After the rebels have been brutally overpowered by the Empire on their newly established base, Luke Skywalker takes advanced Jedi training with Master Yoda, while his friends are pursued by Darth Vader as part of his plan to capture Luke.
The early life and career of Vito Corleone in 1920s New York is portrayed while his son, Michael, expands and tightens his grip on his crime syndicate stretching from Lake Tahoe, Nevada to pre-revolution 1958 Cuba.
While Frodo & Sam continue to approach Mount Doom to destroy the One Ring, unaware of the path Gollum is leading them, the former Fellowship aid Rohan & Gondor in a great battle in the Pelennor Fields, Minas Tirith and the Black Gates as Sauron wages his last war against Middle-Earth. Written by
While much of the score to these films was a departure from Howard Shore's usual style, Peter Jackson told him that, to score the Shelob's Lair scene, he should "Go off and pretend you're making another movie for David Cronenberg. This should sound like The Fly (1986)!" See more »
In a quick shot of Gandalf holding Pippin while riding Shadowfax in front of the Black Gate you can see Billy Boyd's double's face. See more »
Smeagol, I've got one! I've got a fish, Smeag. Smeagol!
Pull it in. Go on. Go on. Go on. Pull it in.
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Peter Jackson's and Fran Walsh's children are listed in the credits as 'Cute Gondor children'. In the Fellowship of the Ring, they were 'Cute Hobbit children' and in The Two Towers, they were 'Cute Rohan children'. See more »
Just as Peter Jackson felt that LOTR had to be made as one large, three-part, cinematic piece, I decided to write my IMDb review of all three movies as a single, multi-part essay. Click on my screen-name and hit "Chronological" to view my reviews of the Fellowship and Two Towers. I make no guarantees about the quality and consistence of my review, but I do guarantee that these three films offer very high and very consistent quality from beginning to end. The acting, cinematography, art, and direction simply can not be beat.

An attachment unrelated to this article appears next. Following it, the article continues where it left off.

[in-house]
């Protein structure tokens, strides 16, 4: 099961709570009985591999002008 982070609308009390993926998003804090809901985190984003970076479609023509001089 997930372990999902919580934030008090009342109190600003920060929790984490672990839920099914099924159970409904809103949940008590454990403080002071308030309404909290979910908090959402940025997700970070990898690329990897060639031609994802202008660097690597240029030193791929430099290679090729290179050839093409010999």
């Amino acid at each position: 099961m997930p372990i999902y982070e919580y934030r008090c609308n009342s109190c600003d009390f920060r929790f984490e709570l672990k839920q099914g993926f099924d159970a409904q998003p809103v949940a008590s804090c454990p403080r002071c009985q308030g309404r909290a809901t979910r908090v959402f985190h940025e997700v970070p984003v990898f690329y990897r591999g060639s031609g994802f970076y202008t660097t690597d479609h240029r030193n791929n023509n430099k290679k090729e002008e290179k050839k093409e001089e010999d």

Which of the three movies is my favorite varies with my mood and the same holds true for Tolkien's books. When I am immersed in the story, ROTK is my favorite. When I simply want to have fun with the whole experience, I love Fellowship. And when I want something intense, evocative and thoughtful, I go for the Two Towers.
Frodo, Sam and Golem are on their way to Mount Doom and their bodies, nerves, and relationships have borne the greatest burden on middle earth. The rest of the fellowship is rallying to the defense of Minas Tirith, and preparing for even more deadly battles to come.
The heroism and romance are incredibly moving - when was the last time you saw an entire audience leaving a theater after a fantasy movie rubbing their eyes? The sets are breathtaking - even moreso than in the previous two films.
The casting and acting are superb.
The film delivers at every level and is the jewel in the trilogy's well-earned crown.
Return of the King offers a resolution of all of the major story arcs in LOTR. As with the classic Tolkien trilogy, however, you may be able to predict some of what will occur, but never all of it and you'll never guess how you will get there. The same fatalistic and paradoxically unpredictable feeling of Tolkien's grand plots is present throughout ROTK especially. The major theme in ROTK, however, is the varied ways and means of heroism both intentional and unintended, and Tolkien's examination of sacrifice and heroism is as inspiring as it is subtle. Amazingly, it all comes through in the films.
Even more than the previous two films, Jackson and his writers took liberties with the story-line. Like the others, however, this serves the film better than simple adaptation from one medium to another. By reordering some of the chronology and adding scenes and plot devices which are consistent with Tolkien's world and characterizations, the film-makers actually do a better job of preserving the concepts and themes of the story than they could have with a pure adaptation. The lengthy epilogue in Tolkien's book is greatly reduced, reordered, and somewhat changed in order to work in the film. Some parts actually appear very early in ROTK. And some aspects of Tolkien's epilogue are disclosed in the Two Towers, though not directly depicted. But all of the really important components of the epilogue are, at least strongly implied if not well illustrated in ROTK.
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